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   4      : The Value Proposition Canvas and the three elements of a Brand Promise

Figure 4: The Value Proposition Canvas and the three elements of a Brand Promise

It is recommended that you test your Brand Promise with real customers, or even invite customers to participate in the process of formulating the promise to ensure that it really hits the Gain Creators and Pain Relievers that customers are looking for.

The other half of experiential value alignment is that of employee experience. Employee experience is a key determinant of customer experience. Company Values provide the context for describing and assessing intended employee experience.

The vertical components of Value Design are Value to Customer and Value to Company. These two components deal with the creation of tangible value.  The Value Proposition Canvas is used to describe what customer value and customer ambition looks like. We use the Business Model Canvas together with the FromHereOn Value Driver Cards to describe Value to Company.

The Business Model Canvas is a great tool to use to simply represent the ‘building blocks’ of a business model.  Value Levers are essentially ‘tactics’ that you can deploy to increase the sustainability of your business across the dimensions of profit, social and environmental impact (e.g., Rationalise your technology platforms, rationalise your vendor partners, improve critical process performance, use re-cycled materials in your product).  The FromHereOn Value Lever Cards are a large set of these tactics that are categorised by the nine Business Model Canvas building blocks.  The Value Lever Cards are used in a workshop setting to identify a core set of Value Levers for each Business Model Canvas building block that are consistent with the company Brand, applicable in the context of delivering value to customer, and represent opportunities to improve profitability and sustainability.


Companies can do many things to achieve their goals and to return profits.  However, in order to do so in a way that respects Brand means that only some of these actions are appropriate.  Some company actions may return profit in the short term, but may damage Brand and eventually business viability in the long term.  There must be a coherency between the tactics a company undertakes to be profitable, and what it claims to stand for via its Brand Identity. A disconnect can be very damaging (e.g., the current money laundering allegations surrounding the Commonwealth Bank of Australia).  Value Design is key to identifying those actions that are good for the business, society and the planet, valued by the customer and true to brand.  Value Design also ensures that we as a company are undertaking to do something that customers actually care about.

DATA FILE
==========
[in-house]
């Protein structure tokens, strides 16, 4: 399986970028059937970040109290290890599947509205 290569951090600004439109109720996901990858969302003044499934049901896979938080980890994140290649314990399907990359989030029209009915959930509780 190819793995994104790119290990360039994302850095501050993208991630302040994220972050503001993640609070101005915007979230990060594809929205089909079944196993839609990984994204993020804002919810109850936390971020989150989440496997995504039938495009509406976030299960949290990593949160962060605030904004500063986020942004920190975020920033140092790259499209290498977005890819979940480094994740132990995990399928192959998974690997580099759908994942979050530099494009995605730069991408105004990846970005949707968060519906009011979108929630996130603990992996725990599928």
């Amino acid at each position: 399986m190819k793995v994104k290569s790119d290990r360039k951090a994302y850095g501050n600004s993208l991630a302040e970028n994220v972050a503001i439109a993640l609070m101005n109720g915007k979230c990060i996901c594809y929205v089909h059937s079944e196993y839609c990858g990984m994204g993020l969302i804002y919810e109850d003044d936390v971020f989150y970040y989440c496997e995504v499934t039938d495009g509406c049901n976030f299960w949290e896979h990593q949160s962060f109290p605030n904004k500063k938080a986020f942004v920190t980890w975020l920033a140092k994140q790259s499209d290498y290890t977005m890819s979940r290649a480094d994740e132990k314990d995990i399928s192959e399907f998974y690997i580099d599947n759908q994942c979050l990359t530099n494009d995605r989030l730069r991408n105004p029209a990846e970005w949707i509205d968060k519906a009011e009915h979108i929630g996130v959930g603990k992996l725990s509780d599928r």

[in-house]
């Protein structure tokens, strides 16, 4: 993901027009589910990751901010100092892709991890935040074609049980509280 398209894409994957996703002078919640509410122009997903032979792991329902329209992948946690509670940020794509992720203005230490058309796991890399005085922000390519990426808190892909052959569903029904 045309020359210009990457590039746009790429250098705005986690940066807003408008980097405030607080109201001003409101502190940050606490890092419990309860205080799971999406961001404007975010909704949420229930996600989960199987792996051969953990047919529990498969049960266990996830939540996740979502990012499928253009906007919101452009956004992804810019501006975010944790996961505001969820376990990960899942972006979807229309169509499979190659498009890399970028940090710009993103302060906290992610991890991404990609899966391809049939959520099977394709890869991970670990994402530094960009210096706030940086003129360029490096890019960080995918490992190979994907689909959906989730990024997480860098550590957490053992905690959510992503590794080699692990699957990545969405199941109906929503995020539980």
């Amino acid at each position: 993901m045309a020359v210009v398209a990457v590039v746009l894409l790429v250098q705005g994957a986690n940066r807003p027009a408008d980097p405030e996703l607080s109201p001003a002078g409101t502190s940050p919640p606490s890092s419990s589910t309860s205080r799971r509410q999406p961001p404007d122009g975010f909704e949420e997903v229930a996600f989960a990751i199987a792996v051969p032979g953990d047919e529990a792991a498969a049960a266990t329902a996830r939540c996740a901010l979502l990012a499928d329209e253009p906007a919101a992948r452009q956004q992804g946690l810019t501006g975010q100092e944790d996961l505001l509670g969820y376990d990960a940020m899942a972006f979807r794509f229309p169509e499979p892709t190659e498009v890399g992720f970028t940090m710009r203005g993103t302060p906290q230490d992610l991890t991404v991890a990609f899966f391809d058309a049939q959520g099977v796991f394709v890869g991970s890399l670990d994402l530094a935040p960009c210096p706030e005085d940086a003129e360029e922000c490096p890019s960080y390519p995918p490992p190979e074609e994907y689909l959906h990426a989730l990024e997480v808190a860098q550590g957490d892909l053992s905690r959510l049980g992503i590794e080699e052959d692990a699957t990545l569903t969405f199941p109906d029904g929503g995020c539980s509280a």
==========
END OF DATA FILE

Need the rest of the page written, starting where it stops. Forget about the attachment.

As noted in the previous article in this series – increasingly customers expect that businesses do more than simply sell goods and services and make a profit. Increasingly, making a positive environmental and social impact through the way you conduct your business is also seen as having value in the eyes of the customer.

Ultimately, Value Design is important because it sets out the broad parameters within which the business will simultaneously achieve two things, namely; deliver value to its customers while capturing value for shareholders in a way that is aligned to its purpose and brand identity.


Once we have a clear understanding of the boundaries within which we might both deliver value to customers and return value to the business we can begin to identify the Services we should deliver in this space.

We’ve mentioned a number of the tools we use in the Value Design process, we would be interested to hear about your experience with these or others that help identify value for customers, businesses or both.

The next article in this series will cover the Service Design activity in the Business Design Method where we will step through the development of a coherent portfolio of service concepts, and how to break these out in to Service Blueprints to guide implementation.